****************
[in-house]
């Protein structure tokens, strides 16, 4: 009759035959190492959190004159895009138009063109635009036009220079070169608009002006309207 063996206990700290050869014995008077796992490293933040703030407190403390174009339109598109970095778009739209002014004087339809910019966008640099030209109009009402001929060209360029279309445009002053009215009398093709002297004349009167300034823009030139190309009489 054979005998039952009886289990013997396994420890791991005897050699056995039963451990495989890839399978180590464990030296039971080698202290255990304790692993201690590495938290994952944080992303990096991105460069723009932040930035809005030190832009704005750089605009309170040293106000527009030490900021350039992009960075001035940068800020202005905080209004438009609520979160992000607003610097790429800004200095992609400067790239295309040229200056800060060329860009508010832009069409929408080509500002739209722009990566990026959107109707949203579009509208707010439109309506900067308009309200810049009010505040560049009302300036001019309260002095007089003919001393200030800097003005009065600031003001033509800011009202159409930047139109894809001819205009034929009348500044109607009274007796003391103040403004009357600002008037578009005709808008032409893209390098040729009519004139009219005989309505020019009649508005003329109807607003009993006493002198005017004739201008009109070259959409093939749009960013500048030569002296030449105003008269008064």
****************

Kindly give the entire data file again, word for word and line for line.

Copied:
[in-house]
């Protein structure tokens, strides 16, 4: 009759035959190492959190004159895009138009063109635009036009220079070169608009002006309207 063996206990700290050869014995008077796992490293933040703030407190403390174009339109598109970095778009739209002014004087339809910019966008640099030209109009009402001929060209360029279309445009002053009215009398093709002297004349009167300034823009030139190309009489 054979005998039952009886289990013997396994420890791991005897050699056995039963451990495989890839399978180590464990030296039971080698202290255990304790692993201690590495938290994952944080992303990096991105460069723009932040930035809005030190832009704005750089605009309170040293106000527009030490900021350039992009960075001035940068800020202005905080209004438009609520979160992000607003610097790429800004200095992609400067790239295309040229200056800060060329860009508010832009069409929408080509500002739209722009990566990026959107109707949203579009509208707010439109309506900067308009309200810049009010505040560049009302300036001019309260002095007089003919001393200030800097003005009065600031003001033509800011009202159409930047139109894809001819205009034929009348500044109607009274007796003391103040403004009357600002008037578009005709808008032409893209390098040729009519004139009219005989309505020019009649508005003329109807607003009993006493002198005017004739201008009109070259959409093939749009960013500048030569002296030449105003008269008064």